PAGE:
Workplace burnout in healthcare has been going viral for quite a while. Covid-19 only exacerbated burnout symptoms suffered by many healthcare providers. Could self-care really be the answer to keep burn out symptoms at bay?
What is burnout?
Emotional, mental, and physical exhaustion caused by high amounts of long-term stress is what burnout is all about. American psychologist Herbert Fruedenberger started using the term ‘burnout’ in the 1970’s when he was describing the severe stress and high ideals he noticed being exhibited by nurses and doctors. Fruedenberger further concluded that many healthcare professionals, who sacrifice themselves to care for others, were exhausted, listless, and unable to cope.
Highest risk for burnout
According to various studies, 35% to 54% of healthcare providers suffer from burnout. Approximately 50% of American Physicians alone suffer from burnout. Due to the increased stress levels and emotional strain, healthcare professionals are in the highest risk group to struggle with workplace burnout.
Burnout and the brain
Believe it or not burnout can change the brains anatomy. Chronic psychosocial stress from burn out can damage a person’s personal and social functioning and overwhelm cognitive functioning as well as the neuroendocrine system.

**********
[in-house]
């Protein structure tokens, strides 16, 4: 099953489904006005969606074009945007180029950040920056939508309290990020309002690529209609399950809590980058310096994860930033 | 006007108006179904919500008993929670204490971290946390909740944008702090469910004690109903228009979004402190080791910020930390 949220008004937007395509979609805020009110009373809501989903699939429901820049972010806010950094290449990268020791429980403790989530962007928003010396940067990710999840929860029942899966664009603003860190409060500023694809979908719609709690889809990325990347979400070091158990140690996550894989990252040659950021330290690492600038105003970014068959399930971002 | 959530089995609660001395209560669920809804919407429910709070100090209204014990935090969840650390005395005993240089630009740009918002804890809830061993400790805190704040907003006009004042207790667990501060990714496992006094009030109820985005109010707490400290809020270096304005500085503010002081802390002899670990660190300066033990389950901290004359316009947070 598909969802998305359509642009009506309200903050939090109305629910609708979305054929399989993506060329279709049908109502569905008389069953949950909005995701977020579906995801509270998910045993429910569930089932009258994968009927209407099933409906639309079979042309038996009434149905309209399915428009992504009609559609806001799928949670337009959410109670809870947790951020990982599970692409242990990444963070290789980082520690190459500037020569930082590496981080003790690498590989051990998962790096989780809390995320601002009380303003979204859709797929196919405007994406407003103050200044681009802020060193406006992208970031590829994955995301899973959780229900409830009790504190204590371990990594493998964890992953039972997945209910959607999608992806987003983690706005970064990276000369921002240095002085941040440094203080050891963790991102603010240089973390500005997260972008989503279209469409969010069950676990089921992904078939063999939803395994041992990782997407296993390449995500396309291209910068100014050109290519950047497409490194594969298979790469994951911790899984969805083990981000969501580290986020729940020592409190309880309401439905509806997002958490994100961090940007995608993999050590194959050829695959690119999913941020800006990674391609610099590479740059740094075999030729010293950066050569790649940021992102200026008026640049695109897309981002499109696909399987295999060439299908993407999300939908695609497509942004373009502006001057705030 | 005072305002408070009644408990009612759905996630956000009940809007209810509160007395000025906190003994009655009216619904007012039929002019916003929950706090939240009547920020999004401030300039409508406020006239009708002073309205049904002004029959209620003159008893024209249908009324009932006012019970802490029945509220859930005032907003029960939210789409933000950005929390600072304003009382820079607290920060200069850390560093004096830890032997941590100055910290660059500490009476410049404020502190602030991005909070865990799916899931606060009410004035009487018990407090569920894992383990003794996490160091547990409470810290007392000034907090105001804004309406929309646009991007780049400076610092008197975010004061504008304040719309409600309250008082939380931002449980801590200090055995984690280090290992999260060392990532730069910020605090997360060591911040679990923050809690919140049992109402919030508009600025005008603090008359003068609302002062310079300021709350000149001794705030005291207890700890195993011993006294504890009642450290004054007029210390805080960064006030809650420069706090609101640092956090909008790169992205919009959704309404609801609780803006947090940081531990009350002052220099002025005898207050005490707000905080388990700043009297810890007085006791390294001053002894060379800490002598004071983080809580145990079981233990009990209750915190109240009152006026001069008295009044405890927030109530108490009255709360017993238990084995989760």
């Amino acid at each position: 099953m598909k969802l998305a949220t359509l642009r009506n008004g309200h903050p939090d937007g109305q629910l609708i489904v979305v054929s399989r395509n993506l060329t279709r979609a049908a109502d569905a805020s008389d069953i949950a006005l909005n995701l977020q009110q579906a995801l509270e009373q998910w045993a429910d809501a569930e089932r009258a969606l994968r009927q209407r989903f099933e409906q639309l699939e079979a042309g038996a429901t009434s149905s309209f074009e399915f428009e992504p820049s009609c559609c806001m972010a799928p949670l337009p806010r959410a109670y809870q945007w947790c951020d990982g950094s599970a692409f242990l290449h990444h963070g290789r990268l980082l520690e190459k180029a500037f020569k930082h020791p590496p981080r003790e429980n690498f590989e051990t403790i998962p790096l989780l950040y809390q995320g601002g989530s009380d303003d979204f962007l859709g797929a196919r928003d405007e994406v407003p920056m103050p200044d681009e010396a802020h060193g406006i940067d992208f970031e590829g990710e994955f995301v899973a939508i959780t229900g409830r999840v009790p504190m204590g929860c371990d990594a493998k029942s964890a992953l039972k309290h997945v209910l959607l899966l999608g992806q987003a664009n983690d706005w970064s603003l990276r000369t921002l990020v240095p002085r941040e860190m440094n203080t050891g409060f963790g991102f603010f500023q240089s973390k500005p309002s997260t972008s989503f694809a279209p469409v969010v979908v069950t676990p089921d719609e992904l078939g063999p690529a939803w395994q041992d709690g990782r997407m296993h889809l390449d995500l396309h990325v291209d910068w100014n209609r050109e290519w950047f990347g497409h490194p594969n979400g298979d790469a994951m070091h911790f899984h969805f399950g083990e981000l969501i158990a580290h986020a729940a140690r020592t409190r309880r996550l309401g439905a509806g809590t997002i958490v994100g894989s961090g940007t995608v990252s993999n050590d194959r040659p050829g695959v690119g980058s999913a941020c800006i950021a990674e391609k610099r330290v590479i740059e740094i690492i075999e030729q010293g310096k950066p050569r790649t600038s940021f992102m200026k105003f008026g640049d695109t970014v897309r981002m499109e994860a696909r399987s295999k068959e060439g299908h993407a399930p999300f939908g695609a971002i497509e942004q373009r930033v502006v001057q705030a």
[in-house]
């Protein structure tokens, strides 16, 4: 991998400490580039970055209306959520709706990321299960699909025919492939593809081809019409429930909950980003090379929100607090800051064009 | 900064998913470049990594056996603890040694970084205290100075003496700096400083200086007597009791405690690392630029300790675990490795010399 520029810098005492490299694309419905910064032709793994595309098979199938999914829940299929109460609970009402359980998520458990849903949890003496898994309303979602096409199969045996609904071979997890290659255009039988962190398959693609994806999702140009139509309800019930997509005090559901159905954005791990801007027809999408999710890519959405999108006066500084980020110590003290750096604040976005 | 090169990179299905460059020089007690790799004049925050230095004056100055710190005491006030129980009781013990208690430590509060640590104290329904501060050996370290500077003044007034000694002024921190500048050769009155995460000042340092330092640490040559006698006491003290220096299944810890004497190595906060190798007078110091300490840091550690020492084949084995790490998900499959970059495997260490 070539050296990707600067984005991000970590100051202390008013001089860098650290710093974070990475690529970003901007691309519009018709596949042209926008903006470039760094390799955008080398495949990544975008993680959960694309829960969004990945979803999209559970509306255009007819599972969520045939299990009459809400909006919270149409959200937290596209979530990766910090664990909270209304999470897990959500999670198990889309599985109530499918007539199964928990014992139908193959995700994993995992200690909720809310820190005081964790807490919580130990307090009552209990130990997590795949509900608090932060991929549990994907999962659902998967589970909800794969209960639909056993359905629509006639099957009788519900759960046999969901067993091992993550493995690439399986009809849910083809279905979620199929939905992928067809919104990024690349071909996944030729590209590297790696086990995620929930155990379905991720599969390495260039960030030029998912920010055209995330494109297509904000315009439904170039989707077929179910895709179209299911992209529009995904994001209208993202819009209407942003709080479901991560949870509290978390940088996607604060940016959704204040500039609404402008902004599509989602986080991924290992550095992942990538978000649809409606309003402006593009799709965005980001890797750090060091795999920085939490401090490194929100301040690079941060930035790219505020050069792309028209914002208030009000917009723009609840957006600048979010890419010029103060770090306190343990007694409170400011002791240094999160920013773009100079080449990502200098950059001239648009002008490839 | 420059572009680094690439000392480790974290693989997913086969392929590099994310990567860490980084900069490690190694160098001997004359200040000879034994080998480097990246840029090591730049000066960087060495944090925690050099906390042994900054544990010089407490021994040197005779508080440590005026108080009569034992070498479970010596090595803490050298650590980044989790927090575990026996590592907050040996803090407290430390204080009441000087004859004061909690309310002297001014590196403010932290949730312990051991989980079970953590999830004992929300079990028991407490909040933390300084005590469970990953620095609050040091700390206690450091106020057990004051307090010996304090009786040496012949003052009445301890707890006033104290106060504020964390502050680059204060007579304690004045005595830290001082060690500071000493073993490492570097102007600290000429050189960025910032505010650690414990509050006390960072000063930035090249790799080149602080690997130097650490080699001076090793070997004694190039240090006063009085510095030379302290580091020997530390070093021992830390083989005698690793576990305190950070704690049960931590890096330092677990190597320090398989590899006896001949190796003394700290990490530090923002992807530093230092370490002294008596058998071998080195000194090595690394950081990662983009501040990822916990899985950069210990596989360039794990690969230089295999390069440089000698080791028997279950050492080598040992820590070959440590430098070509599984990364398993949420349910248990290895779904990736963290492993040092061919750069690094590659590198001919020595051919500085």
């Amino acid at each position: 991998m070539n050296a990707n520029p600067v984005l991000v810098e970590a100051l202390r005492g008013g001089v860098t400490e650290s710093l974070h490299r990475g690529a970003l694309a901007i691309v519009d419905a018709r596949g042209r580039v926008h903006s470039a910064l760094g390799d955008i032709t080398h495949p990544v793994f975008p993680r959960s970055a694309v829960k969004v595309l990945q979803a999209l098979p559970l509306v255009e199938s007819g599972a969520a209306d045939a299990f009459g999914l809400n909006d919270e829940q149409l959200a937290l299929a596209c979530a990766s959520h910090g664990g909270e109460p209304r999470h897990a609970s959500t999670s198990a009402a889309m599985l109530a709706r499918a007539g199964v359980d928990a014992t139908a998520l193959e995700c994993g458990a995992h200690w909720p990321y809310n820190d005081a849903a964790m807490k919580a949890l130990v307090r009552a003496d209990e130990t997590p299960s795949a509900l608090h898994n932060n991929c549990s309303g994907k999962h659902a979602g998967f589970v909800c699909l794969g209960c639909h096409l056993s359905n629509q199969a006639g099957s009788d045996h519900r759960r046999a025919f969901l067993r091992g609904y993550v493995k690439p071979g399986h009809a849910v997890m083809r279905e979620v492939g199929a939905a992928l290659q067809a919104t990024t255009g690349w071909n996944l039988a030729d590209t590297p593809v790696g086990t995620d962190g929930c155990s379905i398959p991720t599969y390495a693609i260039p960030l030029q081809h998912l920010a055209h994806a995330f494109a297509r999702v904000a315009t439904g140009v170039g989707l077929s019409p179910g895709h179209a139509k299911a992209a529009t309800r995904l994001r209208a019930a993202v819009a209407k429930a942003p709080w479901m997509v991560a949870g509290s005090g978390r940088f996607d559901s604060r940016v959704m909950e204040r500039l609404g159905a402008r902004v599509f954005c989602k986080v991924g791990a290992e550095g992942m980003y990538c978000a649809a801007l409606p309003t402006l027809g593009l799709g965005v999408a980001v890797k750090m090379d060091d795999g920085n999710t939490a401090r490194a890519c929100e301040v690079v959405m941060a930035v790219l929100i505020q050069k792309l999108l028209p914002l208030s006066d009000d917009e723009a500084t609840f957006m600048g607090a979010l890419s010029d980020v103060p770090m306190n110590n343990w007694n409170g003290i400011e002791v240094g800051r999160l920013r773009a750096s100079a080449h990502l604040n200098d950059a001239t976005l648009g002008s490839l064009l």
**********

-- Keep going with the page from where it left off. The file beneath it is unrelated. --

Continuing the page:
A study found that people who suffered from workplace burnout had a large amygdala along with brain areas linked to emotional distress. The more stress a person reported in their work life, the weaker the connectivity between brain regions appeared on their MRI’s. Further studies done on occupational stress was linked to reductions in gray matter in the hippocampus as well as cortical thinning which effects memory, attention and emotions.
Signs and symptoms of workplace burnout
Burnout is a medical disorder and has its own ICD 10 code ICD-10 (Z730.0-Burn-out state of vital exhaustion). It is imperative that healthcare providers recognize the signs and symptoms of burnout before potentially life-threatening mistakes can occur. Signs and symptoms of burn out include:
- Feeling sinical
- Having resentments towards your workplace and patients
- Feeling helpless
- Low energy levels
- Reduced productivity
- Feeling tired and drained
- Frequent illnesses like cold or flue
- Unclear job expectations
- Loss of motivation or moral
- Change in appetite
- Inability to sleep
- Poor eating habits
- Self-medicating with alcohol or other substances
- Lack of social support
- Work life imbalance
- High blood pressure
15 Selfcare hacks to combat burnout
- Know your breaking point
To avoid getting to the “burnout” breaking point, it’s best to stop and do a self- evaluation of how you are feeling. Do you keep getting triggered in a negative way by your spouse, children and or dog? Are you having trouble focusing and concentrating? It’s probably a sign to take a day off.
- Re-evaluate your goals
Is your work bringing you passion and fulfillment? Do you dread waking up in the morning to go to work? It’s best to write a list of ‘life goals’ and perhaps challenge yourself by taking a creative course like stand-up comedy or improvisation. Believe it or not, stand-up comedy and improvisation classes can help make your work life fun and entertaining.
- Take a vacation
You do not have to take a lengthy vacation trip somewhere far far away. You can always plan a staycation where you live and focus on self-care activities full of exercise, mediation, and massages with a focus on relaxation.